Oil price rises on Iraq conflict, China data
Over the weekend Islamic insurgents seized four new towns and two border crossings of Iraq's frontiers with Jordan and Syria. The blitz has greatly expanded the territory under their control in the North.
Brent oil reached its highest level since September 9th last year to $114.02 a barrel in Nasdaq Stock Exchange. At the same time crude futures for August delivery rose to $107.17 per barrel on the New York Mercantile Exchange.
Jorge Montepeque, Global Director of Market Reporting at Platts in an interview with RT called the current trend in the oil market as a “precaution.”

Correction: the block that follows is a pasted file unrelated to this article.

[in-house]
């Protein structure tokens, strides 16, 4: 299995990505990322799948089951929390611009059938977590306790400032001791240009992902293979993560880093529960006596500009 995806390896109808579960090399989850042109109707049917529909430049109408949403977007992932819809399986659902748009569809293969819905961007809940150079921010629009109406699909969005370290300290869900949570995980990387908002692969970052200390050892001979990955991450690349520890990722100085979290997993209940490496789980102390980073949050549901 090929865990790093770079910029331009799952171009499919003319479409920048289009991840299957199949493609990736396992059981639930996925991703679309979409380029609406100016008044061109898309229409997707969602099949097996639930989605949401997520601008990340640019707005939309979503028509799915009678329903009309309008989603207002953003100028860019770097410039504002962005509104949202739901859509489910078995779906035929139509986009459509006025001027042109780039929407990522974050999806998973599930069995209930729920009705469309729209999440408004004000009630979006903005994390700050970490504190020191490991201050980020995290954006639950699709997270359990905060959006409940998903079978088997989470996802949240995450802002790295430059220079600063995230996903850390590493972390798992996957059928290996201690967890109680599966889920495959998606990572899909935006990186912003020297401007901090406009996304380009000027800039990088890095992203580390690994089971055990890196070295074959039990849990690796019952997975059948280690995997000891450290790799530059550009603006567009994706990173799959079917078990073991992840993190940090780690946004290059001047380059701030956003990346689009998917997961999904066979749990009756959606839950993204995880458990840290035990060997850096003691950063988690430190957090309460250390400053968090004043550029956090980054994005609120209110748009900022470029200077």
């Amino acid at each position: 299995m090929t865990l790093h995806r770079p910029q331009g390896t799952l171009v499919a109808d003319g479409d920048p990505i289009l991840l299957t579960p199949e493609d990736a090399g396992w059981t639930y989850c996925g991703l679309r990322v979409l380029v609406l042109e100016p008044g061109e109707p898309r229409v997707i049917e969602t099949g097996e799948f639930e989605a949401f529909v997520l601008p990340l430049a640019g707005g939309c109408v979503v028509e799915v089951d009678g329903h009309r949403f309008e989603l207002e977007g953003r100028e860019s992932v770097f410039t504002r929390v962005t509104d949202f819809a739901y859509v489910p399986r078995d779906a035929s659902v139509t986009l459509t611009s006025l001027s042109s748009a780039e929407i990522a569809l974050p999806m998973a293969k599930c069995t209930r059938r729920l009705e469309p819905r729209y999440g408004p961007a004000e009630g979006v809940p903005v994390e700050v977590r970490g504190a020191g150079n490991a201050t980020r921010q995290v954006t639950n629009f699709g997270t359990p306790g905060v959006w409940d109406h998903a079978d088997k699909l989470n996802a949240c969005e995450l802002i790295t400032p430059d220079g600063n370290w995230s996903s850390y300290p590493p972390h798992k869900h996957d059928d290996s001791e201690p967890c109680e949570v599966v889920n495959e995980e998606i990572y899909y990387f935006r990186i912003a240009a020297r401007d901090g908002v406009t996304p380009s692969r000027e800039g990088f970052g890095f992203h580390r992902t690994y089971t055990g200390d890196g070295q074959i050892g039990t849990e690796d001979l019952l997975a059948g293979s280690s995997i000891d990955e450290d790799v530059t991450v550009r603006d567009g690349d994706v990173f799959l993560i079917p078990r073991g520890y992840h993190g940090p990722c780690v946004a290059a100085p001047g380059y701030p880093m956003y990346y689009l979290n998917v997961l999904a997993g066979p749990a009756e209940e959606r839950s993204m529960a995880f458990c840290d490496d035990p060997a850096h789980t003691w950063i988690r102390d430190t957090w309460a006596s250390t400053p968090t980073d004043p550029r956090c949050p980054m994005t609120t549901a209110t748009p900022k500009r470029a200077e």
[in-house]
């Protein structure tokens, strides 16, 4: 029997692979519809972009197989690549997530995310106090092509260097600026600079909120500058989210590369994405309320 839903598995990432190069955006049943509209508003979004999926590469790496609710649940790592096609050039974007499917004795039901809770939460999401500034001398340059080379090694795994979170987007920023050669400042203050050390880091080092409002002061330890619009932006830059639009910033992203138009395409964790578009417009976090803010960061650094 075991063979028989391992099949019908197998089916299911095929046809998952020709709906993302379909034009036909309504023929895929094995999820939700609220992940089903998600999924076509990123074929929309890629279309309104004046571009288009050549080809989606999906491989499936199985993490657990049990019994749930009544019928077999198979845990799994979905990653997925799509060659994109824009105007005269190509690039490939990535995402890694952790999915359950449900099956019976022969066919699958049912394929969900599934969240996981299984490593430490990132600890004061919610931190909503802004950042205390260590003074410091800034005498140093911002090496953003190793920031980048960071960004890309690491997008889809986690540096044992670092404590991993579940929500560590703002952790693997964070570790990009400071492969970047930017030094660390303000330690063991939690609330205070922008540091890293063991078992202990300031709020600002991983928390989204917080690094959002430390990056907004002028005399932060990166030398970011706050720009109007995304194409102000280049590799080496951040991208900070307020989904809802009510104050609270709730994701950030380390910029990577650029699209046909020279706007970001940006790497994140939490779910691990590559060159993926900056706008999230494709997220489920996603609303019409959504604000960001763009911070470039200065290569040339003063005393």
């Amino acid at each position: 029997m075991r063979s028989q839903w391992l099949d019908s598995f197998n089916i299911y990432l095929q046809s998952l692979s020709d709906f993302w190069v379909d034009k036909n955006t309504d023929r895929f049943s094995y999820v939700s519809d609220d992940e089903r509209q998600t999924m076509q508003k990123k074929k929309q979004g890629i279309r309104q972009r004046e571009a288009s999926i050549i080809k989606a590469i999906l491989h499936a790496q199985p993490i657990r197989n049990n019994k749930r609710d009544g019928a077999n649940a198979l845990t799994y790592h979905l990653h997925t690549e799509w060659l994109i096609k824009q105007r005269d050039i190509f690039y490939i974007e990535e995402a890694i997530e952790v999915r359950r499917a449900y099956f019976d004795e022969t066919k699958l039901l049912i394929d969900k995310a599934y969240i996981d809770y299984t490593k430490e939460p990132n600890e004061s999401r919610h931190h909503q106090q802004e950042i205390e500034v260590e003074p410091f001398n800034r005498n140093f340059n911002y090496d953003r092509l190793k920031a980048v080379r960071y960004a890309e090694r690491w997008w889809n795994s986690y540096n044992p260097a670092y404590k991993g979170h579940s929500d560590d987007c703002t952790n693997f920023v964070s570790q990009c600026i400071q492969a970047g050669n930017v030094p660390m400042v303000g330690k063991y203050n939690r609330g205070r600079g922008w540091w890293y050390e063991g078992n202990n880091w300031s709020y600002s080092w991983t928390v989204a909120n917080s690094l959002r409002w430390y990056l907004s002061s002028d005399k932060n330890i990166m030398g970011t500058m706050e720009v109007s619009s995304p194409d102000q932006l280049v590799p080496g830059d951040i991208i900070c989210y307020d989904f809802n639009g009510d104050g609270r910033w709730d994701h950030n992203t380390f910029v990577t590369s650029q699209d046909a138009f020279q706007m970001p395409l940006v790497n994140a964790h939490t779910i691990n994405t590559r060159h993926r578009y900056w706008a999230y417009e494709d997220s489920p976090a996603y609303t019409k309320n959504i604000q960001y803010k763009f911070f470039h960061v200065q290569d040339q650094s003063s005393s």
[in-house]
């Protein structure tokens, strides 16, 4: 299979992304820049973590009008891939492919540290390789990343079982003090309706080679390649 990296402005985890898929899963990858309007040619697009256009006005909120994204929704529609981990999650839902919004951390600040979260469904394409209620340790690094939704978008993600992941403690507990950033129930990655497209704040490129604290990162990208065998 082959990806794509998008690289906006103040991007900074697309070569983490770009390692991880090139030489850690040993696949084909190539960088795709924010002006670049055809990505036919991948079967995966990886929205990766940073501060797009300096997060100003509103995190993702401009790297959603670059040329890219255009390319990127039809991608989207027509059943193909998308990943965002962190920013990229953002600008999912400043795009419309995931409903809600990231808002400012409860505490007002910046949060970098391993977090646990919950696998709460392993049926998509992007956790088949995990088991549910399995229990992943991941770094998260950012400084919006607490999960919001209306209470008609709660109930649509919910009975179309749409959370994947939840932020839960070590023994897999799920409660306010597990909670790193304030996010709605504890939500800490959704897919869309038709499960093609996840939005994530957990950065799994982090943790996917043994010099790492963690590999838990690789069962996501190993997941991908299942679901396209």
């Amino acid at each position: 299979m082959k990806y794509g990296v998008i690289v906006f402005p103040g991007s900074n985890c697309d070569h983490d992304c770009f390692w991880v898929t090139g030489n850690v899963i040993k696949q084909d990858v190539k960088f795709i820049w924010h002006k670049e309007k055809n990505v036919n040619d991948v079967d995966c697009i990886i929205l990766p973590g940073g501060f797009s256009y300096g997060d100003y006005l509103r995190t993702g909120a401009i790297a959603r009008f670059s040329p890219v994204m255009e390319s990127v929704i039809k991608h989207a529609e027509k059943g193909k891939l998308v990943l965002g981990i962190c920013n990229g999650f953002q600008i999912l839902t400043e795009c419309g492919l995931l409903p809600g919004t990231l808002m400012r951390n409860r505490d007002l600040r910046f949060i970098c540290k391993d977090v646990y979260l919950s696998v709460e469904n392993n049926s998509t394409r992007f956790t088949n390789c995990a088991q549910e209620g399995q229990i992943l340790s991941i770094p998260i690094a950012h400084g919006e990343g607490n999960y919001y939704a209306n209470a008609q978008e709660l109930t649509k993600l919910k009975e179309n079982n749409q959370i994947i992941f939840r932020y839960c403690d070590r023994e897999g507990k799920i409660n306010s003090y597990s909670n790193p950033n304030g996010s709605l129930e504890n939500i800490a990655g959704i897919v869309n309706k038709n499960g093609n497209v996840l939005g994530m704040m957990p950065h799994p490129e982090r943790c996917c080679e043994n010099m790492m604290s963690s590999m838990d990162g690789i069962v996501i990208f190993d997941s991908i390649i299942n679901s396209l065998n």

“I think people have done the precautionary buying. And if they see some production shading, then prices could go up even further. But the situation is changing so quickly in Iraq right now,” Jorge Montepeque said.
“Even though the oil is mainly delivered through the south, there could be some disruptions. And the most likely thing is that some production will be lost,” he added.
Earlier on Monday, China posted strong manufacturingdatafor June indicating that the slowdown in the country's economy is bottoming out. The HSBC preliminary manufacturing purchasing managers index PMI came in at a seven-month high of 50.8 compared with 49.4 in May.
It is the first time this year the index has moved above the 50 mark, showing expansion and leading to increased energy demand.